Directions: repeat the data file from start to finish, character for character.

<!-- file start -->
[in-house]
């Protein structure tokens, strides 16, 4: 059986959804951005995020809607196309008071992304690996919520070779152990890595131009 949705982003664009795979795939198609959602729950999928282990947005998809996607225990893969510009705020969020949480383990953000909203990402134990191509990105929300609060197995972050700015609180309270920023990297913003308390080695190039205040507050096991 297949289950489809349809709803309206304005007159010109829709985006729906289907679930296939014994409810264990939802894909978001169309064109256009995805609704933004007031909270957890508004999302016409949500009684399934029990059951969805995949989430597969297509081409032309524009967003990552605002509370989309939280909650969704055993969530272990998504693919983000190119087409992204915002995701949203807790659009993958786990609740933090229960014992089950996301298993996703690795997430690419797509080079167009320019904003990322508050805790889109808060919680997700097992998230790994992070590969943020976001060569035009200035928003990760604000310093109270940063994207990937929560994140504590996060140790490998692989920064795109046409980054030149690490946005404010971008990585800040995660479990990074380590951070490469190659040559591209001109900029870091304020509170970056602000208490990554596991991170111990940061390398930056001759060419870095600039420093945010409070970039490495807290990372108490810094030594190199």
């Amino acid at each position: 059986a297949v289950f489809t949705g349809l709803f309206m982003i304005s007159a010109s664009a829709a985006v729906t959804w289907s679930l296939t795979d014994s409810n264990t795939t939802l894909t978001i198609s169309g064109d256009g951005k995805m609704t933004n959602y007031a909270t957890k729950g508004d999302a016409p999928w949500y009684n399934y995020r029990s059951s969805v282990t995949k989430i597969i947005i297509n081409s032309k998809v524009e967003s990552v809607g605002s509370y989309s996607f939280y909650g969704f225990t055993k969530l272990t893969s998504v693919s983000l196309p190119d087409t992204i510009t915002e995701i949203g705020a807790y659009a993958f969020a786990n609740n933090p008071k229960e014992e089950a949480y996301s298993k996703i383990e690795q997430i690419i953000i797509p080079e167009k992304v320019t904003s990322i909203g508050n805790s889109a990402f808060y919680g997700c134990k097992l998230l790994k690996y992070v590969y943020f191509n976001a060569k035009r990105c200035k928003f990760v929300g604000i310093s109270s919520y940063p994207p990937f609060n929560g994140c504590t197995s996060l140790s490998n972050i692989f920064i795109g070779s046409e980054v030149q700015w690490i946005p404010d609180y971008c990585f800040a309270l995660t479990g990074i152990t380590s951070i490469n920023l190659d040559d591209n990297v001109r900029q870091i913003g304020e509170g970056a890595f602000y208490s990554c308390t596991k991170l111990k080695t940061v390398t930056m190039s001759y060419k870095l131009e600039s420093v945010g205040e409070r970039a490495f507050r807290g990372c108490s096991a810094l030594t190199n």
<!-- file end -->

[in-house]
């Protein structure tokens, strides 16, 4: 059986959804951005995020809607196309008071992304690996919520070779152990890595131009 949705982003664009795979795939198609959602729950999928282990947005998809996607225990893969510009705020969020949480383990953000909203990402134990191509990105929300609060197995972050700015609180309270920023990297913003308390080695190039205040507050096991 297949289950489809349809709803309206304005007159010109829709985006729906289907679930296939014994409810264990939802894909978001169309064109256009995805609704933004007031909270957890508004999302016409949500009684399934029990059951969805995949989430597969297509081409032309524009967003990552605002509370989309939280909650969704055993969530272990998504693919983000190119087409992204915002995701949203807790659009993958786990609740933090229960014992089950996301298993996703690795997430690419797509080079167009320019904003990322508050805790889109808060919680997700097992998230790994992070590969943020976001060569035009200035928003990760604000310093109270940063994207990937929560994140504590996060140790490998692989920064795109046409980054030149690490946005404010971008990585800040995660479990990074380590951070490469190659040559591209001109900029870091304020509170970056602000208490990554596991991170111990940061390398930056001759060419870095600039420093945010409070970039490495807290990372108490810094030594190199």
């Amino acid at each position: 059986a297949v289950f489809t949705g349809l709803f309206m982003i304005s007159a010109s664009a829709a985006v729906t959804w289907s679930l296939t795979d014994s409810n264990t795939t939802l894909t978001i198609s169309g064109d256009g951005k995805m609704t933004n959602y007031a909270t957890k729950g508004d999302a016409p999928w949500y009684n399934y995020r029990s059951s969805v282990t995949k989430i597969i947005i297509n081409s032309k998809v524009e967003s990552v809607g605002s509370y989309s996607f939280y909650g969704f225990t055993k969530l272990t893969s998504v693919s983000l196309p190119d087409t992204i510009t915002e995701i949203g705020a807790y659009a993958f969020a786990n609740n933090p008071k229960e014992e089950a949480y996301s298993k996703i383990e690795q997430i690419i953000i797509p080079e167009k992304v320019t904003s990322i909203g508050n805790s889109a990402f808060y919680g997700c134990k097992l998230l790994k690996y992070v590969y943020f191509n976001a060569k035009r990105c200035k928003f990760v929300g604000i310093s109270s919520y940063p994207p990937f609060n929560g994140c504590t197995s996060l140790s490998n972050i692989f920064i795109g070779s046409e980054v030149q700015w690490i946005p404010d609180y971008c990585f800040a309270l995660t479990g990074i152990t380590s951070i490469n920023l190659d040559d591209n990297v001109r900029q870091i913003g304020e509170g970056a890595f602000y208490s990554c308390t596991k991170l111990k080695t940061v390398t930056m190039s001759y060419k870095l131009e600039s420093v945010g205040e409070r970039a490495f507050r807290g990372c108490s096991a810094l030594t190199n």